I joined the Women’s Royal Naval Service as a Cadet Wren Weapon Analyst in 1975, at a time when women in the British Armed Forces seldom, if ever, saw front line action. Women were not to serve at sea until 1990 and I spent my career in a range of shore jobs, eventually retiring as a Commodore, Royal Navy, in 2007.
During my career, I was generally aware that there was a charitable organisation that could help servicemen and servicewomen who were experiencing psychological problems as a result of experiences they had encountered during their service, but I knew little about it. However, as a result of British involvement in the conflicts in Iraq and Afghanistan, such problems became more readily apparent and I learned more about the invaluable work undertaken by the organisation that is now widely known as Combat Stress. But it was not until a friend who had served in active combat roles admitted to experiencing debilitating psychological effects resulting from her service that I made a point of learning more about the organisation that might provide my friend with the right sort of help.
Having eventually summoned up the courage to make the initial call for help, my friend was accepted for the six weeks residential course run by Combat Stress at their HQ near Leatherhead. There she learned to understand the nature of the Post Traumatic Stress Disorder that was blighting her life – what caused it, how it manifested itself and – most importantly – the mechanisms and techniques that she might deploy to help combat its effects. The confidence that she gained in dealing with the impact of PTSD has had a hugely beneficial impact on her life which is now full of positivity and when the gremlins do raise their heads, she knows how to put them back in their box.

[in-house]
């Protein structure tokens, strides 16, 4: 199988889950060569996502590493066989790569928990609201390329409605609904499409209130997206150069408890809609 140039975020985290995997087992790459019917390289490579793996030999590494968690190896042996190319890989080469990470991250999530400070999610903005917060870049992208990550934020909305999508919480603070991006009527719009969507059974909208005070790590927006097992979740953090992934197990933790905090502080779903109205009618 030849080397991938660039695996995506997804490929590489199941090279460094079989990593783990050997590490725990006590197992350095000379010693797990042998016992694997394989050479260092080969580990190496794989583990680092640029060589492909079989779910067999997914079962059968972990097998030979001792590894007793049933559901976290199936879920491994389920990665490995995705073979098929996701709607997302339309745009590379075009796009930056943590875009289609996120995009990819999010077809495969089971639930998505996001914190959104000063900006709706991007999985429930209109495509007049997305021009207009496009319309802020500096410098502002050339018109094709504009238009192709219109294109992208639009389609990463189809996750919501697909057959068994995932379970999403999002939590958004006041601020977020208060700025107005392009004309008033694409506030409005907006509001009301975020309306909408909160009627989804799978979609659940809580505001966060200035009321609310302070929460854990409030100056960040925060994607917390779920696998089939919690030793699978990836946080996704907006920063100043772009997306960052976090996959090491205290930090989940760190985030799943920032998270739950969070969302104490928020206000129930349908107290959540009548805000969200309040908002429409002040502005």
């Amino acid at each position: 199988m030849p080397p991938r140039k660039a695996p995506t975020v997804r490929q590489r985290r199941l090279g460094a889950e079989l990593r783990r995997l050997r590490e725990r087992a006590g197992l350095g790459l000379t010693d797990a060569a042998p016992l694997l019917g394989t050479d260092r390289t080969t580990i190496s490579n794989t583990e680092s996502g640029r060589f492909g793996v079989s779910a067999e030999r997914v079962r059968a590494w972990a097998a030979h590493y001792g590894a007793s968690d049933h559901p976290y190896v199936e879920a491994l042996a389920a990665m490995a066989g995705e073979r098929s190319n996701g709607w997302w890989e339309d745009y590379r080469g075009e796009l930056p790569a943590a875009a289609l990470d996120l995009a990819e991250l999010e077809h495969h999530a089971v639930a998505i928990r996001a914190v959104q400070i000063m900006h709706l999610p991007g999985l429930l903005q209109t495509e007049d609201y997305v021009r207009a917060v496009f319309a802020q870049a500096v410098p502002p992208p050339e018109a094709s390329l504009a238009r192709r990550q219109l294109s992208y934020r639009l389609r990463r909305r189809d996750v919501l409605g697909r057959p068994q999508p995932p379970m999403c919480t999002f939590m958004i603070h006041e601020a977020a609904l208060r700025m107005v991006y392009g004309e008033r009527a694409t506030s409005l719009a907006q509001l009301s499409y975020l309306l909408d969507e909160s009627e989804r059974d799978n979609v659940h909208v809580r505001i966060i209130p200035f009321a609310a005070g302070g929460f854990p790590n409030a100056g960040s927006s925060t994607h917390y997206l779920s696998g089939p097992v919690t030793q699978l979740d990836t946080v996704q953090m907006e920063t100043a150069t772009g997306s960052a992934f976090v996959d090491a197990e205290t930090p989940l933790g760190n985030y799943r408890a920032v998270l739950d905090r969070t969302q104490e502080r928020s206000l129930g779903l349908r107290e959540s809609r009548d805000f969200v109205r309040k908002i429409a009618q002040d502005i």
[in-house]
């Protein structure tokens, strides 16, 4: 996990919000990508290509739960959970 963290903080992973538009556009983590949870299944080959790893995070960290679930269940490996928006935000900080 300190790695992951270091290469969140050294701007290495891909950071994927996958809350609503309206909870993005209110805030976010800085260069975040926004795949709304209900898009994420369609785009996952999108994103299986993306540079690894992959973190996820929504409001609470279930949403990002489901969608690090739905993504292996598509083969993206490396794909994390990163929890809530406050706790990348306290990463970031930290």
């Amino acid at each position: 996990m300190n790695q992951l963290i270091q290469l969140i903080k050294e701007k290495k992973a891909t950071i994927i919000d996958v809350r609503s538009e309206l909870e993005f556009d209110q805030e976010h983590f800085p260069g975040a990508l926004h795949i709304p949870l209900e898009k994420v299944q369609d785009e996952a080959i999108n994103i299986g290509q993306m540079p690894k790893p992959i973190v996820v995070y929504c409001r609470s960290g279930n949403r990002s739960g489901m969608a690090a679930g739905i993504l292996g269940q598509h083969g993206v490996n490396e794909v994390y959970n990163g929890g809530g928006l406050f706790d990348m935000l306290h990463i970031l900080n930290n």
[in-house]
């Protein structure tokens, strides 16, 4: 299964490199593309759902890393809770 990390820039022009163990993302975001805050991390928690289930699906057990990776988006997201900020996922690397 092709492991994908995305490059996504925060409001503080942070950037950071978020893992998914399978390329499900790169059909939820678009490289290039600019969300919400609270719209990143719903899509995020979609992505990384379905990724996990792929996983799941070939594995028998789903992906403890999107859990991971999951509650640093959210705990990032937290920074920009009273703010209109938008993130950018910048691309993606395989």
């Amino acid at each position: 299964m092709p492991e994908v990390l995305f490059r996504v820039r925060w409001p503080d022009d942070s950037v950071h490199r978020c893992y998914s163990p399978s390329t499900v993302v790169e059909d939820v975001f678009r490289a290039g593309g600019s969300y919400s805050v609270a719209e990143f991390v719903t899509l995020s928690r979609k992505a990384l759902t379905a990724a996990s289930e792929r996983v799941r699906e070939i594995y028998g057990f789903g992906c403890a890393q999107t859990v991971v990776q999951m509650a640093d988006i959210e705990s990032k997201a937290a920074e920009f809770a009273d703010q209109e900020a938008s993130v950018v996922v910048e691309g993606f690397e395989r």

Through seeing the impact of what Combat Stress can achieve, I decided to become a registered supporter and have gained much from learning more about their work and hearing the stories of some of the people they have helped. It was thus a particular pleasure for me to attend a Supporters’ Event at the Combat Stress HQ at which I learned a great deal more about PTSD and heard at first hand from a veteran, proudly wearing the scarlet coat of the Chelsea Pensioner, about the “life-saving” help he received from Combat Stress.
I also learned that Combat Stress had lost over £3m a year in funding hitherto provided by the government through the NHS as it was diverted elsewhere. However, it is clear that the work of Combat Stress will only grow over the coming years due to the nature of the delayed onset of PTSD from the events that cause it. The organisation must therefore find new ways of funding its work and legacy-giving will be an important element of that. With the help of information sheets from Combat Stress about how easy it is to leave a legacy in your Will to the charity, I have chosen to do just that during a recent update to my Last Will and Testament. All I needed to do was to pass the instruction to my solicitor, together with the address of Combat Stress and the registered charity number which is readily available on their website. Legacy giving in this way can also help to offset any Inheritance Tax Liability when you die as all charitable legacies are deducted from your estate before any such liabilities are calculated. A real win-win!
PTSD is a very distressing condition that can have a massive impact on the lives of our servicemen and servicewomen, as well as on their families and those who love them. Combat Stress is uniquely capable of equipping veterans with the tools and techniques they need to handle the effects of PTSD, caused by their service to our country.
I am delighted to be able to help the work of Combat Stress into the future through leaving them a legacy in my Will and would urge anyone who holds our servicemen and servicewomen in high regard to consider doing likewise.
Sarah Seddon, fundraising: 01372 587 144
Combat Stress, Tyrwhitt House, Oaklawn Road, Leatherhead, Surrey, KT22 0BX
Charity Registration number: 206002 (SC038828 in Scotland)